Source:

Boxhoorn L, et al. OP007. Presented at: UEG Week; Oct. 11-13, 2020.


Disclosures: Financial support was provided by Fonds NutsOhra (grant number 1404-004), the Netherlands, and the Amsterdam UMC, University of Amsterdam, the Netherlands.

October 15, 2020
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Immediate vs. postponed drainage yields similar results for necrotizing pancreatitis

Source:

Boxhoorn L, et al. OP007. Presented at: UEG Week; Oct. 11-13, 2020.


Disclosures: Financial support was provided by Fonds NutsOhra (grant number 1404-004), the Netherlands, and the Amsterdam UMC, University of Amsterdam, the Netherlands.

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Immediate catheter drainage was not superior to postponed drainage in patients with infected necrotizing pancreatitis, according to results presented at UEG Week.

"The POINTER trial did not show the superiority of immediate catheter drainage when compared with postponed catheter drainage,” Lotte Boxhoorn, MD, PhD, from the department of gastroenterology and hepatology at Amsterdam University Medical Center, said. “With the postponed drainage approach, less interventions may be needed, and more than one-third of patients may be treated without any interventions with antibiotics only.”

In a randomized trial, Boxhoorn and colleagues assigned 104 patients from 22 Dutch hospitals with necrotizing pancreatitis to immediate catheter drainage (n = 55) or postponed catheter drainage (n = 49). Immediate catheter drainage occurred median 22 days after acute pancreatitis onset while postponed catheter drainage occurred after a median 29 days. The Comprehensive Complication Index, covering complications during the 6-months follow-up, served as the primary end point. Other endpoints included mortality, major complications, total number of interventions and total length of intensive care and hospital stay during 6 months of follow-up.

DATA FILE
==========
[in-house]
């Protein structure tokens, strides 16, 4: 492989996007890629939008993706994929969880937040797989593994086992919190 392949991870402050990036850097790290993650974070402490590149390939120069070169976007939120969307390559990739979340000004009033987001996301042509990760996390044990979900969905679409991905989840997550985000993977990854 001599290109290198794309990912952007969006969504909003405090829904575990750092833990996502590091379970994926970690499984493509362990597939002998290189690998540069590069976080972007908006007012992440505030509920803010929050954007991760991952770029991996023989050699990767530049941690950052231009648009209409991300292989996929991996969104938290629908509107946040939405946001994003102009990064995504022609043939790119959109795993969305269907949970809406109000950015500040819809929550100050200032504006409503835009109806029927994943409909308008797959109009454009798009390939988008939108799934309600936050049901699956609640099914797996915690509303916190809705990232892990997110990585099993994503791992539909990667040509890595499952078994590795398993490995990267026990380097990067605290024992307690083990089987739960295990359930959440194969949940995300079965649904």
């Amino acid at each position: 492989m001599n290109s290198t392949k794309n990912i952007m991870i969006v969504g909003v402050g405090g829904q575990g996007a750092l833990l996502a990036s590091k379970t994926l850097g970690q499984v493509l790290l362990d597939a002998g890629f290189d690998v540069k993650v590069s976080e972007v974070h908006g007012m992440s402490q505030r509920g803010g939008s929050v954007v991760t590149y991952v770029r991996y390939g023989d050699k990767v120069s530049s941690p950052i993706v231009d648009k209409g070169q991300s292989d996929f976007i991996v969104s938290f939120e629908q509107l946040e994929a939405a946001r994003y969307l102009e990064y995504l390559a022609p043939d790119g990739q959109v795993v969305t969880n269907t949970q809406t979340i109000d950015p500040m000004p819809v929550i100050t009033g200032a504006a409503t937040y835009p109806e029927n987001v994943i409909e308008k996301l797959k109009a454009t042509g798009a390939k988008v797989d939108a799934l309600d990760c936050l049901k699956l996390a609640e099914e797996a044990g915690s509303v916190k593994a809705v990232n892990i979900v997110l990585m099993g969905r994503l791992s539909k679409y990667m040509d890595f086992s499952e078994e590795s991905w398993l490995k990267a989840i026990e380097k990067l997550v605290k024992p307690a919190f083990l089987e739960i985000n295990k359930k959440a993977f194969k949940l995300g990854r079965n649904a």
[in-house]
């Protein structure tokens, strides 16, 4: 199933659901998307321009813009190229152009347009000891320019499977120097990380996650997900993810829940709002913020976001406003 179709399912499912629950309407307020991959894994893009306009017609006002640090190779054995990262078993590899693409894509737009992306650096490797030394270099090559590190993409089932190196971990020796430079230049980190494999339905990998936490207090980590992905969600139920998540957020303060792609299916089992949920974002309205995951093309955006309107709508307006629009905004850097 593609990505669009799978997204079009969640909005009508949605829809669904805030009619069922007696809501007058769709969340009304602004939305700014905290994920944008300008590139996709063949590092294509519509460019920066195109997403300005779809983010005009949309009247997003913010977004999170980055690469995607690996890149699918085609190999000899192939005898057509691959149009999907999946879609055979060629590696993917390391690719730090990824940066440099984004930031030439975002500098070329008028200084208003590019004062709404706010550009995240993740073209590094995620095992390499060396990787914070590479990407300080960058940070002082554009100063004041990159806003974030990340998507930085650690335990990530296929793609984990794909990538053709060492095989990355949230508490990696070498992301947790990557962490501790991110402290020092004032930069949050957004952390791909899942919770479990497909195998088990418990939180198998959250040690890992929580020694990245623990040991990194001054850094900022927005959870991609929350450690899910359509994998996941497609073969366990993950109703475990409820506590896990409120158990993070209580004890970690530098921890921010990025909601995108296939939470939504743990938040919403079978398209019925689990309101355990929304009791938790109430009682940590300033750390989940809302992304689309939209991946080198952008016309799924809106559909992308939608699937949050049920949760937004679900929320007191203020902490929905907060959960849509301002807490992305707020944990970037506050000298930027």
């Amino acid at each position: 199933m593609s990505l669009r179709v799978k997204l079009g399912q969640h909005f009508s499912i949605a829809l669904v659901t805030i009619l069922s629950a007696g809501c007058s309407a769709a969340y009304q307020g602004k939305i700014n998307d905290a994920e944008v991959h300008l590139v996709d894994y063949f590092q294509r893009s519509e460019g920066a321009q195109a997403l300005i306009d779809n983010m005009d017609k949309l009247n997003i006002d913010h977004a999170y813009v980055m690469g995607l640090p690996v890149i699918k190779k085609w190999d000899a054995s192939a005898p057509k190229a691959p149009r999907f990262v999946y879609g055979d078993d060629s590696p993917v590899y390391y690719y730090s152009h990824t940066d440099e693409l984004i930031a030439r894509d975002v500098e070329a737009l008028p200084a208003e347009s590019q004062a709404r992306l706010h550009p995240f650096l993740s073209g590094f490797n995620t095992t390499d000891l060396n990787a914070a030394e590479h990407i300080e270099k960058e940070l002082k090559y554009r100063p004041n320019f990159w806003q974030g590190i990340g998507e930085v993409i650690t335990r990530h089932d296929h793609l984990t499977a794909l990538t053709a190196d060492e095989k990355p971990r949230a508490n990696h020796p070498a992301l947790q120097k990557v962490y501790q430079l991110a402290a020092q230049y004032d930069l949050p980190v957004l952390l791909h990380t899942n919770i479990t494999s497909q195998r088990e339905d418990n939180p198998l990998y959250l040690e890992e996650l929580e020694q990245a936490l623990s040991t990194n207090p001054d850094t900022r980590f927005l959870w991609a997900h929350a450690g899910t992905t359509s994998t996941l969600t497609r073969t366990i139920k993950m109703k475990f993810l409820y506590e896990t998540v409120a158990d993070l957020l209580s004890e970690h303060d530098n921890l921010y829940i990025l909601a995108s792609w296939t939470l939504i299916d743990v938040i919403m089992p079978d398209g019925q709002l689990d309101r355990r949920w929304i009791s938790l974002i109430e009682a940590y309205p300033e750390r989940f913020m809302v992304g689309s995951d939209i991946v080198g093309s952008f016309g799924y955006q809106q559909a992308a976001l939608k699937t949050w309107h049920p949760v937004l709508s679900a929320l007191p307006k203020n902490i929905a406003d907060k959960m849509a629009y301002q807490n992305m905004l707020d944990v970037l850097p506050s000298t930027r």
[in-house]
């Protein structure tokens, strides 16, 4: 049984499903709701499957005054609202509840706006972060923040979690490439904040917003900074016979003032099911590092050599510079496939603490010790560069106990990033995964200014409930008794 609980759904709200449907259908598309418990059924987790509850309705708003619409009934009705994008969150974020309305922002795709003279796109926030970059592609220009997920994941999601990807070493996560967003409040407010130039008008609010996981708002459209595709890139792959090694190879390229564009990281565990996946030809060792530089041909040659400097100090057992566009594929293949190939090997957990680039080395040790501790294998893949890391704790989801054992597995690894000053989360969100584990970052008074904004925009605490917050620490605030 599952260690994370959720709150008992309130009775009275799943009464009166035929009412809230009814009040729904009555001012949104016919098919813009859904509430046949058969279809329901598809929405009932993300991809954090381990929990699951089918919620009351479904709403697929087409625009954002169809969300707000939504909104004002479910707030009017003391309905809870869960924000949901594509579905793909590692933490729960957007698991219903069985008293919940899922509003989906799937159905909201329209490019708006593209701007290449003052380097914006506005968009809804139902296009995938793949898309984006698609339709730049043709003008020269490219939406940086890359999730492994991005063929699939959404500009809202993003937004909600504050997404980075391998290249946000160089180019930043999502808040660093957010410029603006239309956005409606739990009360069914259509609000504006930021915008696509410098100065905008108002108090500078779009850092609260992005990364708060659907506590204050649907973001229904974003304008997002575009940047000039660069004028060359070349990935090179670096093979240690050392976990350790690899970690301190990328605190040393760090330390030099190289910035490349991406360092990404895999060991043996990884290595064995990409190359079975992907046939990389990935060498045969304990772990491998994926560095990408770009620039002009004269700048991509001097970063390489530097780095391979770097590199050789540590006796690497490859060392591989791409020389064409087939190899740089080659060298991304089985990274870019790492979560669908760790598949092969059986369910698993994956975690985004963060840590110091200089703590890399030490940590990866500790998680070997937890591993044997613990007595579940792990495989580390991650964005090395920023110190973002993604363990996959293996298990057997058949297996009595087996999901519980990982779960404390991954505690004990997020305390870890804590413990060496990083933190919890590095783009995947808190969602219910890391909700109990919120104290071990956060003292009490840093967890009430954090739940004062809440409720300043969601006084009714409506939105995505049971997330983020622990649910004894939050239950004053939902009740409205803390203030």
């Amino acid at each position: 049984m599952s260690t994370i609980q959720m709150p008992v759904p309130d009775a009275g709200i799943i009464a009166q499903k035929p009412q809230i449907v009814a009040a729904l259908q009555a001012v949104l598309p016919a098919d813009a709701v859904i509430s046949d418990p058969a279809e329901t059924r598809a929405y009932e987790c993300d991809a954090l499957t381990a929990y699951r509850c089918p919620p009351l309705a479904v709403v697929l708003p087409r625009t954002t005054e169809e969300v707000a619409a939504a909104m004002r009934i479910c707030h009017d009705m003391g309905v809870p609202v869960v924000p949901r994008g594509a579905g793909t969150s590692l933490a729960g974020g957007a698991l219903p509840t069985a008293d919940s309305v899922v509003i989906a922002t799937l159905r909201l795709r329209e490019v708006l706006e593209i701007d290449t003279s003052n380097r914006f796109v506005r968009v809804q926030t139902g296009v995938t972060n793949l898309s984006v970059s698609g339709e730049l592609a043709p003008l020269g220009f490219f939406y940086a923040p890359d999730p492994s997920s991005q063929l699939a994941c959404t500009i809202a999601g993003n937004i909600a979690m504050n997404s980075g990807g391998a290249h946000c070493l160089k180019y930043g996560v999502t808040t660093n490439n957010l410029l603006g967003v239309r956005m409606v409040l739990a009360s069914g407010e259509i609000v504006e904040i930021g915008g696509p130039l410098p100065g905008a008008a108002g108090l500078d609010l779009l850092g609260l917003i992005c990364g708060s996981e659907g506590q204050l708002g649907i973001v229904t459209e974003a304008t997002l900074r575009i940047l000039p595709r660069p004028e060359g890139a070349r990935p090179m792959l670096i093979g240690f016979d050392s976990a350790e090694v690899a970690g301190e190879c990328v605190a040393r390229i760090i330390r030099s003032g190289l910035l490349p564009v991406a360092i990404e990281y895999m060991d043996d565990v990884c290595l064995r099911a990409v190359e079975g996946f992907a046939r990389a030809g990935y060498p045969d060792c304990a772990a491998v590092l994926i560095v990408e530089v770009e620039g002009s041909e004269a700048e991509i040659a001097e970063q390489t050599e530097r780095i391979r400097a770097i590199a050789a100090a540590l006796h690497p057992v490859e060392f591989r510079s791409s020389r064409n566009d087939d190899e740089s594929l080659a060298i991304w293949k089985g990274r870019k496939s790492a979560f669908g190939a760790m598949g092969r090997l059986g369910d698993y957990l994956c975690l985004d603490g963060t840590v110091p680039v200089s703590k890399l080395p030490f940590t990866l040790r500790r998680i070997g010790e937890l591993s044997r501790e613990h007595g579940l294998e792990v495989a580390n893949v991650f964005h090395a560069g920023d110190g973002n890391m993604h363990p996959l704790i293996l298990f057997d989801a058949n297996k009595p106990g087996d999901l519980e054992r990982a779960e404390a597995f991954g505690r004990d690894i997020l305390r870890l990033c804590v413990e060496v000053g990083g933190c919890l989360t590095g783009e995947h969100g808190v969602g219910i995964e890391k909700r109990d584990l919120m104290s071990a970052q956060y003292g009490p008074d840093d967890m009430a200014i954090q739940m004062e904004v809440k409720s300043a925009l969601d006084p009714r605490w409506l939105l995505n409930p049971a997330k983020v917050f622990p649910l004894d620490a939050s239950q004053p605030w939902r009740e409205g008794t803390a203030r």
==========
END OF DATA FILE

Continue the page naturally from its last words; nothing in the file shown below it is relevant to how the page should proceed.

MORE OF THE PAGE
At randomization, the investigators performed a subgroup analysis in patients with organ failure.

“We did not find a difference in Comprehensive Complication Index when we compared the immediate drainage group to the postponed drainage group,” Boxhoorn said. “The number of complications weighted for severity was equal.”

Results showed no differences between groups regarding mortality (11% vs. 10%; RR = 1.07; 95% CI, 0.35-3.29), new-onset organ failure (25% vs. 22%; RR = 1.13; 95% CI, 0.57-2.26) or other major complications. Investigator noted length of intensive care was equal in the immediate and postponed drainage groups (mean 12 days for both). Further, total hospital stay was not significantly different during the 6-month follow-up (mean 59 vs. 51 days; P = .07).

According to researchers, the median number of interventions was significantly higher in the immediate drainage group compared with the postponed drainage group (median 4 vs. 1 intervention; P < .001). Nineteen patients in the postponed drainage group received antibiotics alone, without drainage, or necrosectomy during 6 months of follow-up.

Boxhoorn and colleagues did not observe a difference in the primary endpoint among patients with organ failure at randomization (median CCI, 79.77 vs. 90.57; P = 0.51).